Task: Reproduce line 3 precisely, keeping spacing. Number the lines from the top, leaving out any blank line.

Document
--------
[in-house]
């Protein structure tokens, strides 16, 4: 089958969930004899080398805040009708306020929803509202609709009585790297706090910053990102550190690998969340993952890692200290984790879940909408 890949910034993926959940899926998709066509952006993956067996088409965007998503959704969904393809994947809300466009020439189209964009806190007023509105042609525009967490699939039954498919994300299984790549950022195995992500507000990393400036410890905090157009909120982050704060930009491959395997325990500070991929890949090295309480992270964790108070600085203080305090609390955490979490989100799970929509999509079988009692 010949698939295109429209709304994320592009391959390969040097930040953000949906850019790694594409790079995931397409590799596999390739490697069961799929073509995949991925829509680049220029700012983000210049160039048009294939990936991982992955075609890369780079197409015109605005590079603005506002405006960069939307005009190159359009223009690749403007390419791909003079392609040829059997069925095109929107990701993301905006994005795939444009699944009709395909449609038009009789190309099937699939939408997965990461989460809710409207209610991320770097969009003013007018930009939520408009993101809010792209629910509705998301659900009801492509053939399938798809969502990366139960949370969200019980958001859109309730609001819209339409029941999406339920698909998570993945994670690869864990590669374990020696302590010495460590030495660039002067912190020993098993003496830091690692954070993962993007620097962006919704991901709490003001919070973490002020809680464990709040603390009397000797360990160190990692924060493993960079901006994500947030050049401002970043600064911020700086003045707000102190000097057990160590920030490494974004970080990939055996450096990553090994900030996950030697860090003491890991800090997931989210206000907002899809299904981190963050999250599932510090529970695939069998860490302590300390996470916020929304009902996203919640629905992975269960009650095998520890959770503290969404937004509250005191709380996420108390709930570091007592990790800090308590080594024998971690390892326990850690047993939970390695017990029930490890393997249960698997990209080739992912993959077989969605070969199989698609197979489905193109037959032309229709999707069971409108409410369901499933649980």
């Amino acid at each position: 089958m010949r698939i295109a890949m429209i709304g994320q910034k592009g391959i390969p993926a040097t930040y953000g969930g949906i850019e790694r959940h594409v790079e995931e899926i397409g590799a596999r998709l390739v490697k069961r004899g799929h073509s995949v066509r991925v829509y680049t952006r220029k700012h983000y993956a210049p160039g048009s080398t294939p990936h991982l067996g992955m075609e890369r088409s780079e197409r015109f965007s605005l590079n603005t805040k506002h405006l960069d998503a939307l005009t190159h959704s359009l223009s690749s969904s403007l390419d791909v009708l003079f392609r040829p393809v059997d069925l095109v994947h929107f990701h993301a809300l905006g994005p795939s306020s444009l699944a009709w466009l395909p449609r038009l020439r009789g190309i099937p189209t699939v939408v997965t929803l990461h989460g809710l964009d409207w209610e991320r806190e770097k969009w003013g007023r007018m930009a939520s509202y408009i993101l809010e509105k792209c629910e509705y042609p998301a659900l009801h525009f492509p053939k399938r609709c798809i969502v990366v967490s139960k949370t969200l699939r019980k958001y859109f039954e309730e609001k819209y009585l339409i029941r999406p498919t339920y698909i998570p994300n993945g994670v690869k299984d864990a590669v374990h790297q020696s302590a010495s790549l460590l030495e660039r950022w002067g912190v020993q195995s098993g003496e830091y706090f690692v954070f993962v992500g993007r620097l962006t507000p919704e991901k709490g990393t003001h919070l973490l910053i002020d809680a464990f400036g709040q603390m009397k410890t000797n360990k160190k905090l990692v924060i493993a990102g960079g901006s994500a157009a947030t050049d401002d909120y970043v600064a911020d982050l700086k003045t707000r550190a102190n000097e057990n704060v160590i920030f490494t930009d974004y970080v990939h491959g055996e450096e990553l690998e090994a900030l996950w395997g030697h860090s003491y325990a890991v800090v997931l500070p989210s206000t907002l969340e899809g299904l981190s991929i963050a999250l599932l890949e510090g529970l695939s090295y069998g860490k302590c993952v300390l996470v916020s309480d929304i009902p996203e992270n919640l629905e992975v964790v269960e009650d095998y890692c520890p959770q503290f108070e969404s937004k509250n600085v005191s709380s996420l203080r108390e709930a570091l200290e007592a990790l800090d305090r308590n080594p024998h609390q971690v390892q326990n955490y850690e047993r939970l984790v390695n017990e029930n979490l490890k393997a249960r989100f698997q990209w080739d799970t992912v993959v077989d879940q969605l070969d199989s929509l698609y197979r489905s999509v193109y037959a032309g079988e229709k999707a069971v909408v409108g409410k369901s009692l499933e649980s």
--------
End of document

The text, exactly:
């Amino acid at each position: 089958m010949r698939i295109a890949m429209i709304g994320q910034k592009g391959i390969p993926a040097t930040y953000g969930g949906i850019e790694r959940h594409v790079e995931e899926i397409g590799a596999r998709l390739v490697k069961r004899g799929h073509s995949v066509r991925v829509y680049t952006r220029k700012h983000y993956a210049p160039g048009s080398t294939p990936h991982l067996g992955m075609e890369r088409s780079e197409r015109f965007s605005l590079n603005t805040k506002h405006l960069d998503a939307l005009t190159h959704s359009l223009s690749s969904s403007l390419d791909v009708l003079f392609r040829p393809v059997d069925l095109v994947h929107f990701h993301a809300l905006g994005p795939s306020s444009l699944a009709w466009l395909p449609r038009l020439r009789g190309i099937p189209t699939v939408v997965t929803l990461h989460g809710l964009d409207w209610e991320r806190e770097k969009w003013g007023r007018m930009a939520s509202y408009i993101l809010e509105k792209c629910e509705y042609p998301a659900l009801h525009f492509p053939k399938r609709c798809i969502v990366v967490s139960k949370t969200l699939r019980k958001y859109f039954e309730e609001k819209y009585l339409i029941r999406p498919t339920y698909i998570p994300n993945g994670v690869k299984d864990a590669v374990h790297q020696s302590a010495s790549l460590l030495e660039r950022w002067g912190v020993q195995s098993g003496e830091y706090f690692v954070f993962v992500g993007r620097l962006t507000p919704e991901k709490g990393t003001h919070l973490l910053i002020d809680a464990f400036g709040q603390m009397k410890t000797n360990k160190k905090l990692v924060i493993a990102g960079g901006s994500a157009a947030t050049d401002d909120y970043v600064a911020d982050l700086k003045t707000r550190a102190n000097e057990n704060v160590i920030f490494t930009d974004y970080v990939h491959g055996e450096e990553l690998e090994a900030l996950w395997g030697h860090s003491y325990a890991v800090v997931l500070p989210s206000t907002l969340e899809g299904l981190s991929i963050a999250l599932l890949e510090g529970l695939s090295y069998g860490k302590c993952v300390l996470v916020s309480d929304i009902p996203e992270n919640l629905e992975v964790v269960e009650d095998y890692c520890p959770q503290f108070e969404s937004k509250n600085v005191s709380s996420l203080r108390e709930a570091l200290e007592a990790l800090d305090r308590n080594p024998h609390q971690v390892q326990n955490y850690e047993r939970l984790v390695n017990e029930n979490l490890k393997a249960r989100f698997q990209w080739d799970t992912v993959v077989d879940q969605l070969d199989s929509l698609y197979r489905s999509v193109y037959a032309g079988e229709k999707a069971v909408v409108g409410k369901s009692l499933e649980s």